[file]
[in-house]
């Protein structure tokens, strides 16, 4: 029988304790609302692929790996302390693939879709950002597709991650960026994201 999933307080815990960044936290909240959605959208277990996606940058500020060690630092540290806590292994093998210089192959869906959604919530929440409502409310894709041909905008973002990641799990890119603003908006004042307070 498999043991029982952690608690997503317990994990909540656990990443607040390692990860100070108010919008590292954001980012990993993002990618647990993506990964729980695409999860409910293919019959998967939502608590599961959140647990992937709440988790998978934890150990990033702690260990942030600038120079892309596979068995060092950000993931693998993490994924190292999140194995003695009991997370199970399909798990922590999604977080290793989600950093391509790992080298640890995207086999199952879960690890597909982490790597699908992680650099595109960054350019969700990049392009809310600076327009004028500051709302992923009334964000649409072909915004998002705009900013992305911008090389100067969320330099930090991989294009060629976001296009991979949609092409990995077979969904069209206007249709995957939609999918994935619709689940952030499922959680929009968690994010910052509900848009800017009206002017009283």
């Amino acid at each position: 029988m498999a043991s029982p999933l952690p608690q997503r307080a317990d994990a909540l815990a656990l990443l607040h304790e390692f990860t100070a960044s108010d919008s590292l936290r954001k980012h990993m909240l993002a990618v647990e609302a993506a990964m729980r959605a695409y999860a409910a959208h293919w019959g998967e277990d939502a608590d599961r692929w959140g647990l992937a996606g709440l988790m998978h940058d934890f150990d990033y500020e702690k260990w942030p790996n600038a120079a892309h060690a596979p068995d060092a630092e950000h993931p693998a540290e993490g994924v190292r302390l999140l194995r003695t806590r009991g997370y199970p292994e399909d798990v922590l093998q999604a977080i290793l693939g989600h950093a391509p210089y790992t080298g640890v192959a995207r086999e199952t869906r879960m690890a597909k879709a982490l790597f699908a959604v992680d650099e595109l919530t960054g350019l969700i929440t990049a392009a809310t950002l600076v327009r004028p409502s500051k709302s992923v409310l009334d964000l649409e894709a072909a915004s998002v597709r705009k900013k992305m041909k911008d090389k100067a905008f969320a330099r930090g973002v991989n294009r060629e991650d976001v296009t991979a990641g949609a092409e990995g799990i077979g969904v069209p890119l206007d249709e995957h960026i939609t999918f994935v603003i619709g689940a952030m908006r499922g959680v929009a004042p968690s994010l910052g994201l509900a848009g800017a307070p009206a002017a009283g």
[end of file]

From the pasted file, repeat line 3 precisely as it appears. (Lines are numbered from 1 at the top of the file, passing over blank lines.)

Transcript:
């Amino acid at each position: 029988m498999a043991s029982p999933l952690p608690q997503r307080a317990d994990a909540l815990a656990l990443l607040h304790e390692f990860t100070a960044s108010d919008s590292l936290r954001k980012h990993m909240l993002a990618v647990e609302a993506a990964m729980r959605a695409y999860a409910a959208h293919w019959g998967e277990d939502a608590d599961r692929w959140g647990l992937a996606g709440l988790m998978h940058d934890f150990d990033y500020e702690k260990w942030p790996n600038a120079a892309h060690a596979p068995d060092a630092e950000h993931p693998a540290e993490g994924v190292r302390l999140l194995r003695t806590r009991g997370y199970p292994e399909d798990v922590l093998q999604a977080i290793l693939g989600h950093a391509p210089y790992t080298g640890v192959a995207r086999e199952t869906r879960m690890a597909k879709a982490l790597f699908a959604v992680d650099e595109l919530t960054g350019l969700i929440t990049a392009a809310t950002l600076v327009r004028p409502s500051k709302s992923v409310l009334d964000l649409e894709a072909a915004s998002v597709r705009k900013k992305m041909k911008d090389k100067a905008f969320a330099r930090g973002v991989n294009r060629e991650d976001v296009t991979a990641g949609a092409e990995g799990i077979g969904v069209p890119l206007d249709e995957h960026i939609t999918f994935v603003i619709g689940a952030m908006r499922g959680v929009a004042p968690s994010l910052g994201l509900a848009g800017a307070p009206a002017a009283g």